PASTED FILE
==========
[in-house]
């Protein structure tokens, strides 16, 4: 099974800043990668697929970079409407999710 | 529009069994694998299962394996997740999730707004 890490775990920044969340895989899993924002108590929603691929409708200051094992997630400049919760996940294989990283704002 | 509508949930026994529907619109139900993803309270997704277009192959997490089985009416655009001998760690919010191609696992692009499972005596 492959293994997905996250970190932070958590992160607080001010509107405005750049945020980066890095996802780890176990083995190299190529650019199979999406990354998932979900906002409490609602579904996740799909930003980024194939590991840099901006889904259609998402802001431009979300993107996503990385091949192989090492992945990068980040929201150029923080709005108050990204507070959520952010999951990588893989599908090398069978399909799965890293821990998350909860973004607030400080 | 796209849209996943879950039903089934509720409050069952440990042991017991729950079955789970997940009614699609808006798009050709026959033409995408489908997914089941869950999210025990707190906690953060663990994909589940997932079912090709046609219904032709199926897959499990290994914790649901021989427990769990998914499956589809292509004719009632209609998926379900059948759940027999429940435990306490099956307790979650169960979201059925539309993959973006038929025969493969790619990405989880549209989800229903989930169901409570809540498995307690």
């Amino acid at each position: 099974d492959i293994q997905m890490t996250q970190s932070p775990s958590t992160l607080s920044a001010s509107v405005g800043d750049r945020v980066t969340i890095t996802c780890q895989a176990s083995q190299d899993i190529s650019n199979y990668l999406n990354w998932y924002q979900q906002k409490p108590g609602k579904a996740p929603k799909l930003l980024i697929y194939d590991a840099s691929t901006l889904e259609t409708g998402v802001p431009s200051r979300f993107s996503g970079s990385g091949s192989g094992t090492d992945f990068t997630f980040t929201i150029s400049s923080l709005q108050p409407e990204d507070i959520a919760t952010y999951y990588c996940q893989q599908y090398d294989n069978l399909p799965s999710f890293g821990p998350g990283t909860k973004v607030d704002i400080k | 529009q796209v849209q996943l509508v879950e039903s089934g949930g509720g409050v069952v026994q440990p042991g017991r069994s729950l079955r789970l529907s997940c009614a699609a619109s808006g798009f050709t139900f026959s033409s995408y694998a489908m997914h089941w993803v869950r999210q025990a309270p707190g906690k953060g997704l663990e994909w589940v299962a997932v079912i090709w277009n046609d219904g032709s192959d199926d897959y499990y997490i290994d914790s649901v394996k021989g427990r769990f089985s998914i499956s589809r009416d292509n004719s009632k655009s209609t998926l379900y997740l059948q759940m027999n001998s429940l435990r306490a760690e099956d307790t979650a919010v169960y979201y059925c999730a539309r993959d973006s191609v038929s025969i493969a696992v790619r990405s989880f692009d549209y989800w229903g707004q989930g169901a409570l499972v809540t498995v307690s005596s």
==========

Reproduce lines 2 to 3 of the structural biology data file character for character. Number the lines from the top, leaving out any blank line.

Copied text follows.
């Protein structure tokens, strides 16, 4: 099974800043990668697929970079409407999710 | 529009069994694998299962394996997740999730707004 890490775990920044969340895989899993924002108590929603691929409708200051094992997630400049919760996940294989990283704002 | 509508949930026994529907619109139900993803309270997704277009192959997490089985009416655009001998760690919010191609696992692009499972005596 492959293994997905996250970190932070958590992160607080001010509107405005750049945020980066890095996802780890176990083995190299190529650019199979999406990354998932979900906002409490609602579904996740799909930003980024194939590991840099901006889904259609998402802001431009979300993107996503990385091949192989090492992945990068980040929201150029923080709005108050990204507070959520952010999951990588893989599908090398069978399909799965890293821990998350909860973004607030400080 | 796209849209996943879950039903089934509720409050069952440990042991017991729950079955789970997940009614699609808006798009050709026959033409995408489908997914089941869950999210025990707190906690953060663990994909589940997932079912090709046609219904032709199926897959499990290994914790649901021989427990769990998914499956589809292509004719009632209609998926379900059948759940027999429940435990306490099956307790979650169960979201059925539309993959973006038929025969493969790619990405989880549209989800229903989930169901409570809540498995307690």
């Amino acid at each position: 099974d492959i293994q997905m890490t996250q970190s932070p775990s958590t992160l607080s920044a001010s509107v405005g800043d750049r945020v980066t969340i890095t996802c780890q895989a176990s083995q190299d899993i190529s650019n199979y990668l999406n990354w998932y924002q979900q906002k409490p108590g609602k579904a996740p929603k799909l930003l980024i697929y194939d590991a840099s691929t901006l889904e259609t409708g998402v802001p431009s200051r979300f993107s996503g970079s990385g091949s192989g094992t090492d992945f990068t997630f980040t929201i150029s400049s923080l709005q108050p409407e990204d507070i959520a919760t952010y999951y990588c996940q893989q599908y090398d294989n069978l399909p799965s999710f890293g821990p998350g990283t909860k973004v607030d704002i400080k | 529009q796209v849209q996943l509508v879950e039903s089934g949930g509720g409050v069952v026994q440990p042991g017991r069994s729950l079955r789970l529907s997940c009614a699609a619109s808006g798009f050709t139900f026959s033409s995408y694998a489908m997914h089941w993803v869950r999210q025990a309270p707190g906690k953060g997704l663990e994909w589940v299962a997932v079912i090709w277009n046609d219904g032709s192959d199926d897959y499990y997490i290994d914790s649901v394996k021989g427990r769990f089985s998914i499956s589809r009416d292509n004719s009632k655009s209609t998926l379900y997740l059948q759940m027999n001998s429940l435990r306490a760690e099956d307790t979650a919010v169960y979201y059925c999730a539309r993959d973006s191609v038929s025969i493969a696992v790619r990405s989880f692009d549209y989800w229903g707004q989930g169901a409570l499972v809540t498995v307690s005596s």